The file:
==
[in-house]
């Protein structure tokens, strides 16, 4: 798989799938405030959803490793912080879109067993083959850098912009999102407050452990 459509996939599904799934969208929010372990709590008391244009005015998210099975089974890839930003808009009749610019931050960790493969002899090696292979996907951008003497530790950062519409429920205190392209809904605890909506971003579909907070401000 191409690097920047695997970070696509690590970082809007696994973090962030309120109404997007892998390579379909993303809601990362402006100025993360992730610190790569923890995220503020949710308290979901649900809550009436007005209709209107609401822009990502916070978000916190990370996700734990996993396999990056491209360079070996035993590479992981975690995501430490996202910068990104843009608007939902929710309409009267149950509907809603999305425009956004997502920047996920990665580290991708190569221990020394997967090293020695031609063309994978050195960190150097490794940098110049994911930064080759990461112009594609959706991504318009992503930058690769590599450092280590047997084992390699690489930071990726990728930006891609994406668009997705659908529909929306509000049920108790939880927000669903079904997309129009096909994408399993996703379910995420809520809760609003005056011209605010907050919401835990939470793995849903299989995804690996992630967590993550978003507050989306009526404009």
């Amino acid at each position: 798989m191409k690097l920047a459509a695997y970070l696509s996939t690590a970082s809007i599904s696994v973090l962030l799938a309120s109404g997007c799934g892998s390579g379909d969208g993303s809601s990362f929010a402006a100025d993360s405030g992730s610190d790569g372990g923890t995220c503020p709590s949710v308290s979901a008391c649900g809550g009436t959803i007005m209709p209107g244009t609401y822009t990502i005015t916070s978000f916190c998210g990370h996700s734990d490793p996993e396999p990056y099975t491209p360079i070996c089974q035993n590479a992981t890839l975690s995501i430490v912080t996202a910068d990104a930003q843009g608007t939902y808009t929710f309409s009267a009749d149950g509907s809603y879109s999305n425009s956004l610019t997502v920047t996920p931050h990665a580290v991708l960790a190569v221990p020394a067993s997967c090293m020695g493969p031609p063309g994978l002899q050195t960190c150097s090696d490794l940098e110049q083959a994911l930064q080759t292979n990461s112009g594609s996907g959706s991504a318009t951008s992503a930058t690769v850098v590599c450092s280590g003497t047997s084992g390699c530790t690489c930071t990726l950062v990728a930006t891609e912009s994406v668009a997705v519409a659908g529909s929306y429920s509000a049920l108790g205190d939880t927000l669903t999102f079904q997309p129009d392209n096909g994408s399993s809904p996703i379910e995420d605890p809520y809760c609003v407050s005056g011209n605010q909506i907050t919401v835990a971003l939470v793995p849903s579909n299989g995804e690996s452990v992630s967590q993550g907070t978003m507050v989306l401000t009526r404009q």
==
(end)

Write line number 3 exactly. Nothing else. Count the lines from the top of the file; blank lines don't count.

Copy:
């Amino acid at each position: 798989m191409k690097l920047a459509a695997y970070l696509s996939t690590a970082s809007i599904s696994v973090l962030l799938a309120s109404g997007c799934g892998s390579g379909d969208g993303s809601s990362f929010a402006a100025d993360s405030g992730s610190d790569g372990g923890t995220c503020p709590s949710v308290s979901a008391c649900g809550g009436t959803i007005m209709p209107g244009t609401y822009t990502i005015t916070s978000f916190c998210g990370h996700s734990d490793p996993e396999p990056y099975t491209p360079i070996c089974q035993n590479a992981t890839l975690s995501i430490v912080t996202a910068d990104a930003q843009g608007t939902y808009t929710f309409s009267a009749d149950g509907s809603y879109s999305n425009s956004l610019t997502v920047t996920p931050h990665a580290v991708l960790a190569v221990p020394a067993s997967c090293m020695g493969p031609p063309g994978l002899q050195t960190c150097s090696d490794l940098e110049q083959a994911l930064q080759t292979n990461s112009g594609s996907g959706s991504a318009t951008s992503a930058t690769v850098v590599c450092s280590g003497t047997s084992g390699c530790t690489c930071t990726l950062v990728a930006t891609e912009s994406v668009a997705v519409a659908g529909s929306y429920s509000a049920l108790g205190d939880t927000l669903t999102f079904q997309p129009d392209n096909g994408s399993s809904p996703i379910e995420d605890p809520y809760c609003v407050s005056g011209n605010q909506i907050t919401v835990a971003l939470v793995p849903s579909n299989g995804e690996s452990v992630s967590q993550g907070t978003m507050v989306l401000t009526r404009q």